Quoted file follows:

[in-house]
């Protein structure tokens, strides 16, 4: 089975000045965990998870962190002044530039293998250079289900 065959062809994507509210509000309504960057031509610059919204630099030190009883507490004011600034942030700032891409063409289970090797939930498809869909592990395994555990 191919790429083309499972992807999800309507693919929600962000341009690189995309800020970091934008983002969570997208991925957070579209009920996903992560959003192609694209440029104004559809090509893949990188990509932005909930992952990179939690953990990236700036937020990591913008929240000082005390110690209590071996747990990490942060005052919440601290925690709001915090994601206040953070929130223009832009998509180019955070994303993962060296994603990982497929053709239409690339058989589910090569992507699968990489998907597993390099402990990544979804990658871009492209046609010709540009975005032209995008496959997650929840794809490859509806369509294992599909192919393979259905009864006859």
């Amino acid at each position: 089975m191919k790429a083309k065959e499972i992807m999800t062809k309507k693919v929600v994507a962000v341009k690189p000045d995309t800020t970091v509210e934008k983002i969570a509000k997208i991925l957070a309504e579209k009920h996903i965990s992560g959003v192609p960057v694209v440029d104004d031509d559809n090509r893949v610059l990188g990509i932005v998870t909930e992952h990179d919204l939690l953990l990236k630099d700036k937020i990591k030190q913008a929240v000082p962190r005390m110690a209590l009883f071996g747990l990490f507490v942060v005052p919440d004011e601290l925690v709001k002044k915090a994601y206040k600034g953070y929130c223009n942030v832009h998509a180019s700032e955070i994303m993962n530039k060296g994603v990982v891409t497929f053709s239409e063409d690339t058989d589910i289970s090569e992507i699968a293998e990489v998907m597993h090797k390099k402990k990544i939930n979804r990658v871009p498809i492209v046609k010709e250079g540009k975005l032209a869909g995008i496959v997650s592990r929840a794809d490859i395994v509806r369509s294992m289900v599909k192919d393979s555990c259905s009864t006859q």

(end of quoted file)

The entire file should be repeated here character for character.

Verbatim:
[in-house]
């Protein structure tokens, strides 16, 4: 089975000045965990998870962190002044530039293998250079289900 065959062809994507509210509000309504960057031509610059919204630099030190009883507490004011600034942030700032891409063409289970090797939930498809869909592990395994555990 191919790429083309499972992807999800309507693919929600962000341009690189995309800020970091934008983002969570997208991925957070579209009920996903992560959003192609694209440029104004559809090509893949990188990509932005909930992952990179939690953990990236700036937020990591913008929240000082005390110690209590071996747990990490942060005052919440601290925690709001915090994601206040953070929130223009832009998509180019955070994303993962060296994603990982497929053709239409690339058989589910090569992507699968990489998907597993390099402990990544979804990658871009492209046609010709540009975005032209995008496959997650929840794809490859509806369509294992599909192919393979259905009864006859």
């Amino acid at each position: 089975m191919k790429a083309k065959e499972i992807m999800t062809k309507k693919v929600v994507a962000v341009k690189p000045d995309t800020t970091v509210e934008k983002i969570a509000k997208i991925l957070a309504e579209k009920h996903i965990s992560g959003v192609p960057v694209v440029d104004d031509d559809n090509r893949v610059l990188g990509i932005v998870t909930e992952h990179d919204l939690l953990l990236k630099d700036k937020i990591k030190q913008a929240v000082p962190r005390m110690a209590l009883f071996g747990l990490f507490v942060v005052p919440d004011e601290l925690v709001k002044k915090a994601y206040k600034g953070y929130c223009n942030v832009h998509a180019s700032e955070i994303m993962n530039k060296g994603v990982v891409t497929f053709s239409e063409d690339t058989d589910i289970s090569e992507i699968a293998e990489v998907m597993h090797k390099k402990k990544i939930n979804r990658v871009p498809i492209v046609k010709e250079g540009k975005l032209a869909g995008i496959v997650s592990r929840a794809d490859i395994v509806r369509s294992m289900v599909k192919d393979s555990c259905s009864t006859q």